Resituating masculinity and power in preventing child sexual abuseAustralian Community Psychologist (2016)
While attempts to address the perpetration of child sexual abuse often reduce focus to individual, psychopathological and actuarial levels of analysis in psychology, contextual understandings of gendered power relations are largely unexamined. A statistical focus on the prevalence and risk of sex offenders to the community excludes critical, contextual and discursive understandings of how masculinity is practised and how it contributes to men’s sexual offending. Through locating issues of child sexual abuse within hegemonic institutional and social power relations of masculinity, we challenge dominant reductionist positionings of the offender to simplified constructs of deviancy and abnormality. We present two case studies of the experiences of men who were child sex offenders, interviewed as part of a wider study. In investigating their narratives, we examine their experiences of power and powerlessness, and the discursive resources available to them, determined through their socio-political contexts, which influenced their masculine identities, practices, and subsequent offending. Questioning masculinity as a socially determined practice of power and powerlessness opened a space for the men to become reflective of how their community contexts confirmed their gendered practices that led to sexual offending. Such insights could create transformative possibilities and interventions that could prevent child sex offending.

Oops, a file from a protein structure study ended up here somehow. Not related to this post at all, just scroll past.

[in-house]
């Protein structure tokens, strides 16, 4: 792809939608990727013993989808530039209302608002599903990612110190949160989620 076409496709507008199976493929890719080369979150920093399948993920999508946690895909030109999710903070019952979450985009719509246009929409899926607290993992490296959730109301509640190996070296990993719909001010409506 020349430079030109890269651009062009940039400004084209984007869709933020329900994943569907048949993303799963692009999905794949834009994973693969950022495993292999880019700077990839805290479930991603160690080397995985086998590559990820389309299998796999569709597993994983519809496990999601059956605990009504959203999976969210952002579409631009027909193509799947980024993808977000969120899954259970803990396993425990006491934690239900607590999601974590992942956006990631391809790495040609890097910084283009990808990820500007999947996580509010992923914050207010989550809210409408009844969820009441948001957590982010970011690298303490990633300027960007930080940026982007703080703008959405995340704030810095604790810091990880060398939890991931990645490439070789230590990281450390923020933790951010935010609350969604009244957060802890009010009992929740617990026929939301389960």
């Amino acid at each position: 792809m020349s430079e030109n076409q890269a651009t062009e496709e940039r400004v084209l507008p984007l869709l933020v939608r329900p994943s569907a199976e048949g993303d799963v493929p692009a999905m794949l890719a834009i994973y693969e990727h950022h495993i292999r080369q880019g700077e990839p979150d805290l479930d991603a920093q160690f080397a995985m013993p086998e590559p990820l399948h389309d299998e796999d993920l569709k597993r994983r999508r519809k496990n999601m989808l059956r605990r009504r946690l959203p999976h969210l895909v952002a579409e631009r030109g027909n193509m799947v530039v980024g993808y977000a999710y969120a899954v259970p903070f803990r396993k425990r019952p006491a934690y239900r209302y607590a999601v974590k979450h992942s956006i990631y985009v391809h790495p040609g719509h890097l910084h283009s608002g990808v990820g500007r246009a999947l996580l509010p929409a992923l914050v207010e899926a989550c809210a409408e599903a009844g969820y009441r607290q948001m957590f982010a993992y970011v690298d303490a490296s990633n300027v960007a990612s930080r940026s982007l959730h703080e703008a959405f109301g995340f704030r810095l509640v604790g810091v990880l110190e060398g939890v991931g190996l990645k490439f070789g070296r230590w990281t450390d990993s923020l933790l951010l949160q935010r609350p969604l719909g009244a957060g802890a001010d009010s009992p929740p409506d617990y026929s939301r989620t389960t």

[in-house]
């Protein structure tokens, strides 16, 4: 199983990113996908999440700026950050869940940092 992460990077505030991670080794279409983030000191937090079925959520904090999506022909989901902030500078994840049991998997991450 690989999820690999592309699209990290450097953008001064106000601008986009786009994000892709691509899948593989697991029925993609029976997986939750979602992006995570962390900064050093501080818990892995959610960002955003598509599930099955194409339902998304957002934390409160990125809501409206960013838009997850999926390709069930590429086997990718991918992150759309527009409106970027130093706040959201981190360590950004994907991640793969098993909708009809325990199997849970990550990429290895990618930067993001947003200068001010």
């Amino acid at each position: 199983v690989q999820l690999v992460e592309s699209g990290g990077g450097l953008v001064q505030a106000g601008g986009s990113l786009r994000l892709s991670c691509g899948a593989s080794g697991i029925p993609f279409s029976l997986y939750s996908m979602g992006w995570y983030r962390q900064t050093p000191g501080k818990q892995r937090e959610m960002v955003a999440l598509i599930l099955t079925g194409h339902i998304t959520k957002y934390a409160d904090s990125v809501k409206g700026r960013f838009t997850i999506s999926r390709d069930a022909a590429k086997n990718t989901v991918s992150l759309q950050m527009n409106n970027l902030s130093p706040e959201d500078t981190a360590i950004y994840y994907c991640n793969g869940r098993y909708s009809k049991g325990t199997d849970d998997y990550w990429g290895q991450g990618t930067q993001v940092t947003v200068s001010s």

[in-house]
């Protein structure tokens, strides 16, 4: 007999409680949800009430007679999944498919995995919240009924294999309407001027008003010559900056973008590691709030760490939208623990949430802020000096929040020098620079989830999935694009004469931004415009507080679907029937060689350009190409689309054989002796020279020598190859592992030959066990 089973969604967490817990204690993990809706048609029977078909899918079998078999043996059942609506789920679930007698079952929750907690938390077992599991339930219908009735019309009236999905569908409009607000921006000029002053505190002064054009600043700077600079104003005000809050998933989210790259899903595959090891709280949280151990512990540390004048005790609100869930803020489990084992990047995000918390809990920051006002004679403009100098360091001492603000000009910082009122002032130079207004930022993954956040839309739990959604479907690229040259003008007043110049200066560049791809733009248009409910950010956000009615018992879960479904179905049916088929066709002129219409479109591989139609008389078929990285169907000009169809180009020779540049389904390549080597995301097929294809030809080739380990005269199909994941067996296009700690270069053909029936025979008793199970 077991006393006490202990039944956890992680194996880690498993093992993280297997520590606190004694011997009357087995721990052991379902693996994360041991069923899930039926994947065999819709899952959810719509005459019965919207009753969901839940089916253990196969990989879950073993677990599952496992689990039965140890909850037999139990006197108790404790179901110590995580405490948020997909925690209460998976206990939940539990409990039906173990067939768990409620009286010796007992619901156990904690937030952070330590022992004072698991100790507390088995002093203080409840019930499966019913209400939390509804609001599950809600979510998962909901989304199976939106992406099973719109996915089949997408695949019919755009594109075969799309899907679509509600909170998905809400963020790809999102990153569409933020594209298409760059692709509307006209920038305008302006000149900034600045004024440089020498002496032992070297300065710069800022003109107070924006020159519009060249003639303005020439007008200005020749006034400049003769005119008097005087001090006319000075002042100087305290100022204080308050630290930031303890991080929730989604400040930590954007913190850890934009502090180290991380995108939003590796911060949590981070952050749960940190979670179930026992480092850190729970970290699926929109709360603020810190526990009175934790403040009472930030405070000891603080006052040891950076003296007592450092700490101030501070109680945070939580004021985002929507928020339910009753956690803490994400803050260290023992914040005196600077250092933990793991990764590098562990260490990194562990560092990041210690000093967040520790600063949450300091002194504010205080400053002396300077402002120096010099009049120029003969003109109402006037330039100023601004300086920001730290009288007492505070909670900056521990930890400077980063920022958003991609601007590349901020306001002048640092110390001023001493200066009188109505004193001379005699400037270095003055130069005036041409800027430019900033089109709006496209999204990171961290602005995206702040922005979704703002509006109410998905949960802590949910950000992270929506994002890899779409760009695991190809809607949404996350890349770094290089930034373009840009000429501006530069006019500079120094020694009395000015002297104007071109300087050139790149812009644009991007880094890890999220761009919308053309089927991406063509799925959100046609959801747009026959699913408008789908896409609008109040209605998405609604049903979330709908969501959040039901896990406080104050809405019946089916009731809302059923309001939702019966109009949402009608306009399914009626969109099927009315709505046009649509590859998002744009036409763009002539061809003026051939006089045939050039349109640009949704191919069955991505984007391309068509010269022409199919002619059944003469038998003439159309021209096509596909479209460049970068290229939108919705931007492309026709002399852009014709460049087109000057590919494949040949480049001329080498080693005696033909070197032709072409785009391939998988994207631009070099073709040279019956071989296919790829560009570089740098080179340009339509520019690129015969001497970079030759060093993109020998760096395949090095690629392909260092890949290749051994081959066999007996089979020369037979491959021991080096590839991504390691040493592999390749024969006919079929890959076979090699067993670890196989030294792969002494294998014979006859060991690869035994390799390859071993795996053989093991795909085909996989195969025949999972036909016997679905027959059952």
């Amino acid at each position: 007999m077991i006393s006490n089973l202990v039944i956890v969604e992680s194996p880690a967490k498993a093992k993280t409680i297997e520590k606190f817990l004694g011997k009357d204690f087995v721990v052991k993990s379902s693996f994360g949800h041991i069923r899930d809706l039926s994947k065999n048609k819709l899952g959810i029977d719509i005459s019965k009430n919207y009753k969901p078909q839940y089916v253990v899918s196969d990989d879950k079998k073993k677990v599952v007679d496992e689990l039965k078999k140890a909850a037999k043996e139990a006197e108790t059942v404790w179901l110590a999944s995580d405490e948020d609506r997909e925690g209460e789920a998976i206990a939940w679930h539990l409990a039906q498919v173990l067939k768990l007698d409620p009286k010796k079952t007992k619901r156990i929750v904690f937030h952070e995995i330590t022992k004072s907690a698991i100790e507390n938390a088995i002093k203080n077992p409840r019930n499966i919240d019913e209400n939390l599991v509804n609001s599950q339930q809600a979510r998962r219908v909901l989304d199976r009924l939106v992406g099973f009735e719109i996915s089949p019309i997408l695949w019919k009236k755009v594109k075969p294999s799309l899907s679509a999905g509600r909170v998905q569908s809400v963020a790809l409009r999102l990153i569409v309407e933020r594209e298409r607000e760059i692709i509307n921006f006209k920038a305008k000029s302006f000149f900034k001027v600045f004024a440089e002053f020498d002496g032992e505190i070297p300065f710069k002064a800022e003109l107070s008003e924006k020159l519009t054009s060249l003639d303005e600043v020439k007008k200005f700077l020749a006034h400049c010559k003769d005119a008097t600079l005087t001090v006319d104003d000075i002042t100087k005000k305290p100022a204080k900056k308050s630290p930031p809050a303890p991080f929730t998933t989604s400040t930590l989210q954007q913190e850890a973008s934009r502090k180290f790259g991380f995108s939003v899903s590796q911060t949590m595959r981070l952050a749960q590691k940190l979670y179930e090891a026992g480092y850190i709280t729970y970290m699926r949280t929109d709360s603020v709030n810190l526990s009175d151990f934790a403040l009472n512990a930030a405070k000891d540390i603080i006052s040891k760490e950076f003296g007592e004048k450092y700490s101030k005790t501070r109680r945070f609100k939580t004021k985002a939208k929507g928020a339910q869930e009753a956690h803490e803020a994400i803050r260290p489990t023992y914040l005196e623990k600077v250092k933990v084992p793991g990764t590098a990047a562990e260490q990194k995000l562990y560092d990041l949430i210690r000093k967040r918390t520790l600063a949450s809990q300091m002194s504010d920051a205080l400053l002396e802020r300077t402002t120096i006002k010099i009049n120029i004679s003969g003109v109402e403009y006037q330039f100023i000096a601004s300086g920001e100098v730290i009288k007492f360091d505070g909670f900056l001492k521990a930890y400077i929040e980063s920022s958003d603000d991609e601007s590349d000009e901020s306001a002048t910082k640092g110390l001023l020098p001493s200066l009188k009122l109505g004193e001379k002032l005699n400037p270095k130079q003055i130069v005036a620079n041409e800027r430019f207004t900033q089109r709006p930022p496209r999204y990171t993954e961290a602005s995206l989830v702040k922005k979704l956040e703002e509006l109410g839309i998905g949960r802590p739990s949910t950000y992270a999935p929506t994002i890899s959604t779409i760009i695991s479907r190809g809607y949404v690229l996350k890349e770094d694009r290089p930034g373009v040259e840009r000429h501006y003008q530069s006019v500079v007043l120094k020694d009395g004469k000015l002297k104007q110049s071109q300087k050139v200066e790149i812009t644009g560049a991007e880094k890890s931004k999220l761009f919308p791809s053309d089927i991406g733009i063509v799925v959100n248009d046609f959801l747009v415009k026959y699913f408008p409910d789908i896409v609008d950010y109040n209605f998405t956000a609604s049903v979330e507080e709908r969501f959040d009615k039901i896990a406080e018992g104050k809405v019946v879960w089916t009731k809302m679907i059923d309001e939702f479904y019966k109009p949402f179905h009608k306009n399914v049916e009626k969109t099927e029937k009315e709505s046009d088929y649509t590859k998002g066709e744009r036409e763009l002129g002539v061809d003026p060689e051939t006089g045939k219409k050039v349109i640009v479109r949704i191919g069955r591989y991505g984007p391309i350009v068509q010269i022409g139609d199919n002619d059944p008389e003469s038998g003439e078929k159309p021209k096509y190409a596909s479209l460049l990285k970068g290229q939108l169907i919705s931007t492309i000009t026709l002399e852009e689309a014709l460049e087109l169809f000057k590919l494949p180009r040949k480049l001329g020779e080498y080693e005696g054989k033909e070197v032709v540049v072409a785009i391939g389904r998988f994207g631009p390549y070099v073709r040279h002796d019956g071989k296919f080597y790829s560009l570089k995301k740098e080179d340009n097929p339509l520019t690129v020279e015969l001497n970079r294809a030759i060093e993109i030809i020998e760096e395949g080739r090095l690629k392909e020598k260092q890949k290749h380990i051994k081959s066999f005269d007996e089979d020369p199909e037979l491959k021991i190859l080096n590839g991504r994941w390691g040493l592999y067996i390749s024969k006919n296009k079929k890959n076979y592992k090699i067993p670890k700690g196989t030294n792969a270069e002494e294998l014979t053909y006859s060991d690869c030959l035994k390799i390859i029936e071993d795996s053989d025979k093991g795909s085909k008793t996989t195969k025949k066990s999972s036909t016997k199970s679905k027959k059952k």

Publication DateWinter August, 2016
Citation InformationMowat, K., Coombes, L. & Busch, R. (2016). Resituating masculinity and power in preventing child sexual abuse. The Australian Community Psychologist, 28(1), 25-46. Retrieved from https://groups.psychology.org.au/Assets/Files/Mowat-ACP-28-1-2016.pdf